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A tweet that merely said, "Why is Lord McAlpine trending? *innocent face*" has been found to be libellous by a high court judge in the UK.
This week the team talked about the week's technology news, tried not to libel anyone and talked about a man who is in love with a pillow
The singer allegedly twitters some unpleasant things about her former fashion designer. The designer, whose feelings appear to be hurt, has decided to sue for libel.
McAfee continues to demonstrate tremendous amounts of ignorance when it comes to open source. Here's yet another example.
If you write, host, or even comment on a blog, you need to know your rights and responsibilities under defamation law. You may be risking more than you know.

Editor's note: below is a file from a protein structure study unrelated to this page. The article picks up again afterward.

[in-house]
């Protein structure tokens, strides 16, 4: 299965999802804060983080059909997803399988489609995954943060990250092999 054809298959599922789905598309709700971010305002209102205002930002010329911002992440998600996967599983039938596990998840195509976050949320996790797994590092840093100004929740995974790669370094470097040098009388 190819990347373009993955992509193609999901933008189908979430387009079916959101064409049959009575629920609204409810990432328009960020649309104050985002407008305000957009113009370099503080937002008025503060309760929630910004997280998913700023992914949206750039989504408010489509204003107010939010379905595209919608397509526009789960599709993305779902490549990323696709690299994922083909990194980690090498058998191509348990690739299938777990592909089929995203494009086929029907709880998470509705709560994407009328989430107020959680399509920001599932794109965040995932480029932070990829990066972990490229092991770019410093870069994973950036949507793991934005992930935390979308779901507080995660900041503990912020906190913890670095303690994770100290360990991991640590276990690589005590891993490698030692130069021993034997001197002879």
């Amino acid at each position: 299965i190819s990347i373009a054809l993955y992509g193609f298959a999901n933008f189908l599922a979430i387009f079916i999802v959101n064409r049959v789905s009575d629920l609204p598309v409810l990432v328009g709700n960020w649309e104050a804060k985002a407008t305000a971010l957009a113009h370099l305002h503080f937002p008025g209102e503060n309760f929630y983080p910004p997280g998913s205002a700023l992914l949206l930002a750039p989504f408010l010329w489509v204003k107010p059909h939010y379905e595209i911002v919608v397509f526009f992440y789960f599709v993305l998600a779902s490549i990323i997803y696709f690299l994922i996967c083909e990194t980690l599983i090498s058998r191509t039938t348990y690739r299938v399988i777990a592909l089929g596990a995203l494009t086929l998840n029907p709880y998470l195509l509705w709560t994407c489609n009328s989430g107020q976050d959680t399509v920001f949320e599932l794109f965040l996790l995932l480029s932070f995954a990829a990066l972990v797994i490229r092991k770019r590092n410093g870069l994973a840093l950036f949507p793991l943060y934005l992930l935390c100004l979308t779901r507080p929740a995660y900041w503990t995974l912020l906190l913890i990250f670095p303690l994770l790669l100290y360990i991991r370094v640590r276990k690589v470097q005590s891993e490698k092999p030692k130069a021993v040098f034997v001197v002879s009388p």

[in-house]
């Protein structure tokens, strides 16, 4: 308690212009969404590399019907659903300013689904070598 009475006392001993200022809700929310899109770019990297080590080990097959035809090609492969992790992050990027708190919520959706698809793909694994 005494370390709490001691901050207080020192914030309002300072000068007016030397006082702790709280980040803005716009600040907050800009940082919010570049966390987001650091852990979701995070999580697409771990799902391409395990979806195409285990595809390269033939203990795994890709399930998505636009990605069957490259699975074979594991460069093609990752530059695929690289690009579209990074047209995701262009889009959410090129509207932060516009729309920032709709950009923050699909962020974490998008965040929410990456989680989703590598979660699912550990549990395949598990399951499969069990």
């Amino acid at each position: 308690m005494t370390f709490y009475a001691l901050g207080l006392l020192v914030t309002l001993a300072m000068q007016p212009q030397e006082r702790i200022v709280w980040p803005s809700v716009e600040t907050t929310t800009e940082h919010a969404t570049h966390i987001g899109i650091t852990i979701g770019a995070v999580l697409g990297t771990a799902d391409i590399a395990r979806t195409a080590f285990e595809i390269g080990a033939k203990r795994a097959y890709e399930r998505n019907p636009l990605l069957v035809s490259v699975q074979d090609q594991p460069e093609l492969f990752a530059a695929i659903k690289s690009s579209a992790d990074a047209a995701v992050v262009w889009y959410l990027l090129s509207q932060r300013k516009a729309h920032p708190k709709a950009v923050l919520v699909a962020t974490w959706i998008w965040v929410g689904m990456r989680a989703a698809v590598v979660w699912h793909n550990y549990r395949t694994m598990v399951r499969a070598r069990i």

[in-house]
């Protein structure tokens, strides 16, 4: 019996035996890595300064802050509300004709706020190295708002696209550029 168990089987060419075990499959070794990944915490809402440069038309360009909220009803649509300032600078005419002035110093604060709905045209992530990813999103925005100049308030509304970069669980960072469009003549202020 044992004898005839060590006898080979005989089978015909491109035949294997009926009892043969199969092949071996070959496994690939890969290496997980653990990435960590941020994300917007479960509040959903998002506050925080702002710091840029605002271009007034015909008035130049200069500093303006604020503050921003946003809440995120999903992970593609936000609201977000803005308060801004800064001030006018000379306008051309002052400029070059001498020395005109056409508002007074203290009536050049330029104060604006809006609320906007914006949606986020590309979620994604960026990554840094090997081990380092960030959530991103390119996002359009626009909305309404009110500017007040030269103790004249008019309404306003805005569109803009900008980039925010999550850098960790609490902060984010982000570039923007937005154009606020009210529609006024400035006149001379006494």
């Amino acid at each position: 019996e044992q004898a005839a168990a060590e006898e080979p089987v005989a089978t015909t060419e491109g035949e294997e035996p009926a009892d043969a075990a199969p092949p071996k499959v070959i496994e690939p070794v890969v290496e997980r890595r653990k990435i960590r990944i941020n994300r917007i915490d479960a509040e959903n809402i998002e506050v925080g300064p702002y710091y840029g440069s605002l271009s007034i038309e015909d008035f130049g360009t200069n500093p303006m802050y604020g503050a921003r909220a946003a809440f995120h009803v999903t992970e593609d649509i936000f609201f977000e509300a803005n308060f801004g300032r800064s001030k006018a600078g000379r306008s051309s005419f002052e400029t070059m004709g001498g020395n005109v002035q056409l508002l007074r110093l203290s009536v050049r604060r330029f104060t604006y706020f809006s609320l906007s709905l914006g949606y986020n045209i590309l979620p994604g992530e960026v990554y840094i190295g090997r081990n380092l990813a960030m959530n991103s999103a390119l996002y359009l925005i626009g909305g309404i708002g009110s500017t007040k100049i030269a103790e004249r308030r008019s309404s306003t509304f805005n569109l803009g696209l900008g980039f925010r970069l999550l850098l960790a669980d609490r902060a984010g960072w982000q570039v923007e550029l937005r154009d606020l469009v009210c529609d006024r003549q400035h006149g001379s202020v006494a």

commentary Facebook's refusal to delete a page about "Jewish Ritual Murder" rekindles a simmering debate over how to respond when bigots use social networks to spread racist speech and hateful propaganda.
The Anti-Defamation League says a page claiming Jewish people are involved in ritual murder constitutes hate speech and therefore should be removed immediately.
Amid worries the new law is too general and could lead to the silencing of government critics, the country's Supreme Court suspends the law for 120 days.
Experts agree that retweeting another's defamatory or libelous post can open Twitter users up to legal liability. The odds are slim, but here is how to protect yourself against a lawsuit.
Businesses, investors, and users look to Twitter for information in real time. It needs to step up and improve password security before it starts facing legal and regulatory scrutiny -- or worse, user defection.